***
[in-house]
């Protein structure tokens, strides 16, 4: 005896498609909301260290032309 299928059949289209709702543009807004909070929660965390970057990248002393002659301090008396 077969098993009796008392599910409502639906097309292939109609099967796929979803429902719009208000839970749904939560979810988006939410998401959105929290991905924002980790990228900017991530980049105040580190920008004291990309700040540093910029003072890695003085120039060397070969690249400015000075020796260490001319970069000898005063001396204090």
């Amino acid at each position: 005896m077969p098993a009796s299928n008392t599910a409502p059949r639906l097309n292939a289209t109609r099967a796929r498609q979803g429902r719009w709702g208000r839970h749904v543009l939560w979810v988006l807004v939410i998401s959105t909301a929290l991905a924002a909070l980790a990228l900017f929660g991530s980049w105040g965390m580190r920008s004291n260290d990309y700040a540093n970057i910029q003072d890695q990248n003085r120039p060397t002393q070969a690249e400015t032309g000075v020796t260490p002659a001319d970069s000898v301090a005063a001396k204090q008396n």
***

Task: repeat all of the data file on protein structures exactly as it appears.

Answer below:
[in-house]
């Protein structure tokens, strides 16, 4: 005896498609909301260290032309 299928059949289209709702543009807004909070929660965390970057990248002393002659301090008396 077969098993009796008392599910409502639906097309292939109609099967796929979803429902719009208000839970749904939560979810988006939410998401959105929290991905924002980790990228900017991530980049105040580190920008004291990309700040540093910029003072890695003085120039060397070969690249400015000075020796260490001319970069000898005063001396204090």
């Amino acid at each position: 005896m077969p098993a009796s299928n008392t599910a409502p059949r639906l097309n292939a289209t109609r099967a796929r498609q979803g429902r719009w709702g208000r839970h749904v543009l939560w979810v988006l807004v939410i998401s959105t909301a929290l991905a924002a909070l980790a990228l900017f929660g991530s980049w105040g965390m580190r920008s004291n260290d990309y700040a540093n970057i910029q003072d890695q990248n003085r120039p060397t002393q070969a690249e400015t032309g000075v020796t260490p002659a001319d970069s000898v301090a005063a001396k204090q008396n």